The IRE Resource Center is a major research library containing more than 23,250 investigative stories — both print and broadcast. These stories are searchable online or by contacting the Resource Center directly (573-882-3364 or firstname.lastname@example.org) where a researcher can help you pinpoint what you need. Browse or search the tipsheet section of our library below. Stories are not available for download but can be easily ordered by contacting the Resource Center:
The IRE Resource Center is a major research library containing more than 23,250 investigative stories — both print and broadcast.
These stories are searchable online or by contacting the Resource Center directly (573-882-3364 or email@example.com) where a researcher can help you pinpoint what you need.
Browse or search the tipsheet section of our library below. Stories are not available for download but can be easily ordered by contacting the Resource Center:
Search results for "breast feeding" ...
A new federal Centers for Disease Control and Prevention report says nearly 80 percent of U.S. hospitals give newborns formula when not medically necessary. The investigation compares how Chicago-area hospitals approach breast feeding and finds that some hospitals are not strongly encouraging it.
The Wall Street Journal reports on the spread of AIDS in Sub-Saharan Africa through breastfeeding, resulting in the debate over whether infant formula should be made available to poor African mothers. While major formula makers say they will donate tons of free formula to HIV infected women, "Unicef (an United Nations agency) refuses to green light the gifts, because it doesn't want to endorse an industry it has long accused of abusive practices in the developing world." The rivalry started in the1970s when formula makers gave free samples to attract women in maternity wards. But when the free samples stopped, the woman's own breast milk usually was dried up. The result left "few who could afford to purchase any formula, or they diluted it to make it last longer, sometimes starving their babies in the process." "Unicef continues to lead the crusade for breast-feeding in the developing world . . but the agency is 'supportive' of formula as an option for HIV-infected mothers. However, they say they are worried about how "the despretly poor, HIV-infected women who do choose formula are supposed to get it." In addition, Unicef says "it has ample evidence of wrongful industry marketing efforts in developing world countries . . . and fear the industry will try to exploit the AIDS crisis as a way to build its African market. The Wall Street Journal looks at this debate and raises questions on the efforts to fight this worldwide disease.
A compilation of 17 stories, including: 1.) "Deadly Detectors" WFXT, Boston, tested smoke detectors against the clock. 2.) "Burning Secret" WSMV, Nashville, State troopers were temporarily blinded and burned with pepper spray to feel it's effects, but without knowing the deadly and unhealthy hazards of the spray. 3.) "Take the Money and Run" News 12 Long Island, Election candidates betting campaign money. 4.) "Steroids For Sale" KPRC, Houston, Steroids illegally prescribed and Houston Police as customers. 5.) "Behind the Badge" WTHR, Indianapolis, Convicted criminal Police Officers. 6.) "Daycare Criminal Checks" KTVK, Dallas 7.) "Candy man" KOMO, Seattle, Teacher uses minors for door-to-door candy sales, usually in violation of child labor laws. 8.) "Illegal School Vans" WEWS, Cleveland, Schools transporting children in unsafe and illegal vans instead of buses. 9.) "High Crimes, High School" WITI, Milwaukee 10.) "Life After Death Row" WRAL, Raleigh 11.) "Foul Air" WWOR, New York, Carbon monoxide poisoning in indoor ice rinks. 12.) "Hard Bounces" KTVK, Dallas, "Banks that practice check ordering, or cashing larger checks first, equaling more profits for banks and more fines for customers. 13.) "Investigating the IRS" KTVK, Dallas 14.) "Fake Degrees" WFXT, Boston, Fake universities giving fake degrees. 15.) "Who is Mr. Wright?" KOMO, Seattle, An illegit doctor with fake credentials. 16.) "Medical Secrets" News 12 Long Island, A woman with terminal breast cancer, a doctor who failed to diagnose it, and a hospital that protected the doctors and punished the whistle blowers 17.) "Military Secrets" WRAL, Raleigh, Military doctors without medical licenses.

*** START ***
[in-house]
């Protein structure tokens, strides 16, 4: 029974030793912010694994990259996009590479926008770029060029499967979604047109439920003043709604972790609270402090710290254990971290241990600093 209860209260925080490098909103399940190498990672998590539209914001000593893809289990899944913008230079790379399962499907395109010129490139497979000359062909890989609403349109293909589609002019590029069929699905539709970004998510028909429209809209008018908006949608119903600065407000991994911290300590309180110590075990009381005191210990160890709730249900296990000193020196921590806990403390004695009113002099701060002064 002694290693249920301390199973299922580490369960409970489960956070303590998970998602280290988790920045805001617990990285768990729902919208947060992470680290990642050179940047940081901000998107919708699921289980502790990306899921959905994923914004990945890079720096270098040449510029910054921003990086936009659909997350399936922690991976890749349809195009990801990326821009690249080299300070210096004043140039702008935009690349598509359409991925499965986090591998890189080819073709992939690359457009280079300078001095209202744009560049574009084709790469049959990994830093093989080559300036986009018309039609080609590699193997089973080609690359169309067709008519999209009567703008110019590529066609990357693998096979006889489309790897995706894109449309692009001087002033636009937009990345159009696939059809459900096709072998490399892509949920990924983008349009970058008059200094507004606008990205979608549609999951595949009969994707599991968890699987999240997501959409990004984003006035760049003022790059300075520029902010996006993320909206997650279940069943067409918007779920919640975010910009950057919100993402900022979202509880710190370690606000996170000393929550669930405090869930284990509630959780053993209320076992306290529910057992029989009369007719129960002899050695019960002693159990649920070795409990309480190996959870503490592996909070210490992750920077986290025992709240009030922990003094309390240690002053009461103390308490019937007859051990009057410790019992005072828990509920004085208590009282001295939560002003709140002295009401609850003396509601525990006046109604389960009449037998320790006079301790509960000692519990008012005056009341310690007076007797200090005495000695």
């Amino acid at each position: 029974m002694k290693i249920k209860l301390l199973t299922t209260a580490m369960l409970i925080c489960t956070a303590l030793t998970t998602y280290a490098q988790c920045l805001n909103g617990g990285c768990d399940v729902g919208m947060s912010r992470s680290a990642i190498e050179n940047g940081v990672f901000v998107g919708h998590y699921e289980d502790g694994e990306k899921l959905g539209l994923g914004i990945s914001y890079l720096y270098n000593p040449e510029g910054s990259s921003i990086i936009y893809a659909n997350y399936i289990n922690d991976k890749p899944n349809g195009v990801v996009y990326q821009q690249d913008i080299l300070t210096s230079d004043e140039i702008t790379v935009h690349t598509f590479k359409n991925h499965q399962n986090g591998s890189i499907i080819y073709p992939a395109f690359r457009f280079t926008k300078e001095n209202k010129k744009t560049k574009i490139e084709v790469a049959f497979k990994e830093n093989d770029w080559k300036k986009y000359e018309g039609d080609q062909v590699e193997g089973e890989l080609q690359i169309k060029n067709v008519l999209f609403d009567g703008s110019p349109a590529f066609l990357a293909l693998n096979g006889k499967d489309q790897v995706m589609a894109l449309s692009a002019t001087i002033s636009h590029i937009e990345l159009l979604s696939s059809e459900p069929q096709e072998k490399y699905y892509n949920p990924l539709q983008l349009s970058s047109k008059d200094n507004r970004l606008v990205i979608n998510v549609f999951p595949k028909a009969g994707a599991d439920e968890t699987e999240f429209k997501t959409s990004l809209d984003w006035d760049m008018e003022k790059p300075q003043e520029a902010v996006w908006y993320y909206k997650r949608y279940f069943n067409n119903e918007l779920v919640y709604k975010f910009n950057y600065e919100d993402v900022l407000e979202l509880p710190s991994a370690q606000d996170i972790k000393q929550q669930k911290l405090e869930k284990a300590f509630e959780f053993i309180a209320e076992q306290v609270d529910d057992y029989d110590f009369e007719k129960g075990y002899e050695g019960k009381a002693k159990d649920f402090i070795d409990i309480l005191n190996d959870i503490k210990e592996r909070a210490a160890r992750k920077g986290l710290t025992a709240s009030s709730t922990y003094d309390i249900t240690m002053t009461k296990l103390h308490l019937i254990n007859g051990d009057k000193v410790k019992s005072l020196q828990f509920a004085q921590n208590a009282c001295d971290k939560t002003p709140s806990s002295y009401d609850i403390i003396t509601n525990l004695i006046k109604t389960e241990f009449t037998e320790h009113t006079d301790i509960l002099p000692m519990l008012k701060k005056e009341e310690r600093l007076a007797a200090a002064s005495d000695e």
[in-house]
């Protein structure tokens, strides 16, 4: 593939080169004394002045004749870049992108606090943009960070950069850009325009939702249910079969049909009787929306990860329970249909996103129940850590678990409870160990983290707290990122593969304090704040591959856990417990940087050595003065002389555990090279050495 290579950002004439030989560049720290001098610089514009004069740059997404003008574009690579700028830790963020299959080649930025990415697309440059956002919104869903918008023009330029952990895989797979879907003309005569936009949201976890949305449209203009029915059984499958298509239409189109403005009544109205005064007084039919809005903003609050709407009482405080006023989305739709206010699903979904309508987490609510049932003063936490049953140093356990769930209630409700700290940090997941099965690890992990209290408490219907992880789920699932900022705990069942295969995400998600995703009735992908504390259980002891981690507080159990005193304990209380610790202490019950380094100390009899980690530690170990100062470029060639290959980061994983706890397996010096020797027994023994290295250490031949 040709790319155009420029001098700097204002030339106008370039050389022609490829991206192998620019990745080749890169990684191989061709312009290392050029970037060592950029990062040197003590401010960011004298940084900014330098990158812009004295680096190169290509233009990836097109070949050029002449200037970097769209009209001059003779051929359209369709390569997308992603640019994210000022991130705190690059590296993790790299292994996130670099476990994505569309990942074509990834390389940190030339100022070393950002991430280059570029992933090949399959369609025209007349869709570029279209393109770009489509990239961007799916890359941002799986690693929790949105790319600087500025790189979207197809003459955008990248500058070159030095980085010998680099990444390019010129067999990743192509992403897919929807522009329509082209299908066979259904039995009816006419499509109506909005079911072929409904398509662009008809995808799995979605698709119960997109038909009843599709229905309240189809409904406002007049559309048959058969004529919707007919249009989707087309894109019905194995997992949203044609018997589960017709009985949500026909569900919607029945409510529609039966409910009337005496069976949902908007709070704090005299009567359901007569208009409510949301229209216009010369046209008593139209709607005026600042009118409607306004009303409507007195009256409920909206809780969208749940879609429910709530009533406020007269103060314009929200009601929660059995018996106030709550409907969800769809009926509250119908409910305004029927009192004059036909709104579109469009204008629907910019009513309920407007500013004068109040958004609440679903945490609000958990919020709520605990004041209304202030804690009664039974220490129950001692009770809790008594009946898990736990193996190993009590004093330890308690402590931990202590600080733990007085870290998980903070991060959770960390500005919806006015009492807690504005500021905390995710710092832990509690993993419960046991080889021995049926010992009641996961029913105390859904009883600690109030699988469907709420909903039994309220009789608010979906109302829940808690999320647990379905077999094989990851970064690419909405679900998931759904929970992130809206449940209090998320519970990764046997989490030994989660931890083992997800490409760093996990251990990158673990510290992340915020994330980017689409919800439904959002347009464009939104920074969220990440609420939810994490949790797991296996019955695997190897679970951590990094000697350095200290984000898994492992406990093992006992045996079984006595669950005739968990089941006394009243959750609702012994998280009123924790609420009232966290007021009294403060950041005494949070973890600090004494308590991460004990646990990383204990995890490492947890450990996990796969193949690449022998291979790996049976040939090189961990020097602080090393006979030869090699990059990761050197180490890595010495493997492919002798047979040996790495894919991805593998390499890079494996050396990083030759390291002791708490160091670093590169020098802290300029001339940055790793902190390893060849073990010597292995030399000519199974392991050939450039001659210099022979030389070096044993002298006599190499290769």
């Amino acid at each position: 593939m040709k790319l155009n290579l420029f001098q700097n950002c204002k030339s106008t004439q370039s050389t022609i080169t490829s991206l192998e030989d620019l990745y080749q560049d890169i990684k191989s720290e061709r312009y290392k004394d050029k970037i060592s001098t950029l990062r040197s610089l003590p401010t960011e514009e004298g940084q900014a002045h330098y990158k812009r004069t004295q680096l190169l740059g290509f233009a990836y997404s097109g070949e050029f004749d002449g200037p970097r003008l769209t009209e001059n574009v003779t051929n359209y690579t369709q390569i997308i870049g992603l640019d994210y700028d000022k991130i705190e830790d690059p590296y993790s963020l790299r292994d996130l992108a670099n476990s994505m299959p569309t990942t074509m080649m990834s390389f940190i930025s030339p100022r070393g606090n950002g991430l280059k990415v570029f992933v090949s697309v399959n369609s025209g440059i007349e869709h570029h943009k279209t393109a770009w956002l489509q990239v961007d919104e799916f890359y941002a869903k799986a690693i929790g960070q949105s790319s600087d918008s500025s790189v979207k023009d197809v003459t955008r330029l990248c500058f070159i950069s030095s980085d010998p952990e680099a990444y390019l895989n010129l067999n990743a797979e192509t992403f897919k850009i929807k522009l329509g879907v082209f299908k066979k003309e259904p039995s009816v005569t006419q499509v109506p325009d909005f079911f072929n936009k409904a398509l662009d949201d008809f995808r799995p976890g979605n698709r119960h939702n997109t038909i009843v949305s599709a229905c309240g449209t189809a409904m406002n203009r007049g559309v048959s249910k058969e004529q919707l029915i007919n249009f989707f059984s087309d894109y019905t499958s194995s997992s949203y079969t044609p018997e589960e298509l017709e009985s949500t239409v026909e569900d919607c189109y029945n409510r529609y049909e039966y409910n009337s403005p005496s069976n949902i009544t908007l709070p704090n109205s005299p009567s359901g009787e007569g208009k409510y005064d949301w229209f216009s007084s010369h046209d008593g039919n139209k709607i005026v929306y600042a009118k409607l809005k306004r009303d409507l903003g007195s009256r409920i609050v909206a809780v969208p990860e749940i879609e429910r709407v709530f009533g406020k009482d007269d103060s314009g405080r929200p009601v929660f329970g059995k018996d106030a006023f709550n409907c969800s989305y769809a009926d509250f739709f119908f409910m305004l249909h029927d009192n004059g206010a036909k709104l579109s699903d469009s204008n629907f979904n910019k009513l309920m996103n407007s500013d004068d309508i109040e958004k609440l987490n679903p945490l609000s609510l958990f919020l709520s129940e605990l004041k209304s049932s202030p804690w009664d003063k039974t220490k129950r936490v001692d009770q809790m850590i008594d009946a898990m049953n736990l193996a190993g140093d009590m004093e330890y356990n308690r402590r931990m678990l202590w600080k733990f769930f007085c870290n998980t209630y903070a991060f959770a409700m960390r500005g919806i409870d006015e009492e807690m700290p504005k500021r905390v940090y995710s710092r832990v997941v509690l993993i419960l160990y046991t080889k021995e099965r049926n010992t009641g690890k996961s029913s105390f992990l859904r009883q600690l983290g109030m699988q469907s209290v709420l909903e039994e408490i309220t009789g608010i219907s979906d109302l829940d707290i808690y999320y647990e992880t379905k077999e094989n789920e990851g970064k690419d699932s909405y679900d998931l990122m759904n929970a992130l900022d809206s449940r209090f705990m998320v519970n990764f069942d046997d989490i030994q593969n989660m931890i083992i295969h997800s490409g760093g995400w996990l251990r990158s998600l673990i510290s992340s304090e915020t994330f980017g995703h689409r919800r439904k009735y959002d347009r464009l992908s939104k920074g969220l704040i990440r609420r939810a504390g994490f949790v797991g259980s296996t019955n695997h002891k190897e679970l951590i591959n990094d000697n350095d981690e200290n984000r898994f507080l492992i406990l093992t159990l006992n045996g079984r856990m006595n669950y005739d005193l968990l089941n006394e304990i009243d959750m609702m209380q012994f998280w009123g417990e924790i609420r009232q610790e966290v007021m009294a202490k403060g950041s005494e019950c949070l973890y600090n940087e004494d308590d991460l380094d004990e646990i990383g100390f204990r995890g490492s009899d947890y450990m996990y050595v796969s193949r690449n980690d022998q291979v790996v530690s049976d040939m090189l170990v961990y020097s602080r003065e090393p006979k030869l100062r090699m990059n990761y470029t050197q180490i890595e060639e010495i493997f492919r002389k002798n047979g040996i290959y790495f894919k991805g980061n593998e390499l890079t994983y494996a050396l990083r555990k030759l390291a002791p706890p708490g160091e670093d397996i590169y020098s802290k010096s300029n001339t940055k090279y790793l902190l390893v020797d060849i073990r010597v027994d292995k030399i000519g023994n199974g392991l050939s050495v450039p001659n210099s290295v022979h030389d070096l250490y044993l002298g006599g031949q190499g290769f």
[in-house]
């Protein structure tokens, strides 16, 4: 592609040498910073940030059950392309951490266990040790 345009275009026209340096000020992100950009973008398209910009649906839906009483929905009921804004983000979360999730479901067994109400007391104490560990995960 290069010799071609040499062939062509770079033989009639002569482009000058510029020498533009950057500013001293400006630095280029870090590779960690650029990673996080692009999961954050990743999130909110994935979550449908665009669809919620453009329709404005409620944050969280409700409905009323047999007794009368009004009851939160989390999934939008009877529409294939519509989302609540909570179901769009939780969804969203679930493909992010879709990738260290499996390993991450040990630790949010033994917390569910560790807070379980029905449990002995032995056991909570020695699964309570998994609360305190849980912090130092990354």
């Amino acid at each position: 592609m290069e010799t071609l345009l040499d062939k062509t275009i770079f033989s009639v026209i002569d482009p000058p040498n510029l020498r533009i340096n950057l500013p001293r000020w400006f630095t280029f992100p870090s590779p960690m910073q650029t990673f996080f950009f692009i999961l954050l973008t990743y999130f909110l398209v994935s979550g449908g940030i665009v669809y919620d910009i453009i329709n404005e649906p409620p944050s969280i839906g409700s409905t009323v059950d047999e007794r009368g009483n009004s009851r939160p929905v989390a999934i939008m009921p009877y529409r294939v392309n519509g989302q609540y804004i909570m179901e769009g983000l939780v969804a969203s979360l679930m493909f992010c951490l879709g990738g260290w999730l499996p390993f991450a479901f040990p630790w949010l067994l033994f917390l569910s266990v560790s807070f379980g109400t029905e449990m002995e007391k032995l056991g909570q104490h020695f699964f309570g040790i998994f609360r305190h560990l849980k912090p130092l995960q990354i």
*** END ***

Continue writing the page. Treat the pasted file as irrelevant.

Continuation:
The New York Times Magazine reports that "the controversy and confusion (about infant formula) .... reached the scale of global conflict earlier this year when the World Health Organization voted 118 to 1 to adopt a nonbinding code restricting the promotion of infant-formula products.... At the center of the increasingly bitter conflict are babies, millions of babies with the shriveled limbs and the distended bellies that signal shiorkor, the Ghanian term for malnutrition that has become part of the medical literature.... (Critics ) charge that aggressive marketing of formula has contributed to a vast shift away from breast milk, the safest and most nutritious food for infants...."
The Chicago Reporter looks at how the children of many poor and minority women get their first meal from a bottle, despite studies showing that breast feeding reduces infant mortality rates and childhood medical costs. The Reporter found that much of this is due to how infant formula companies push their products in maternity wards and nutrition centers.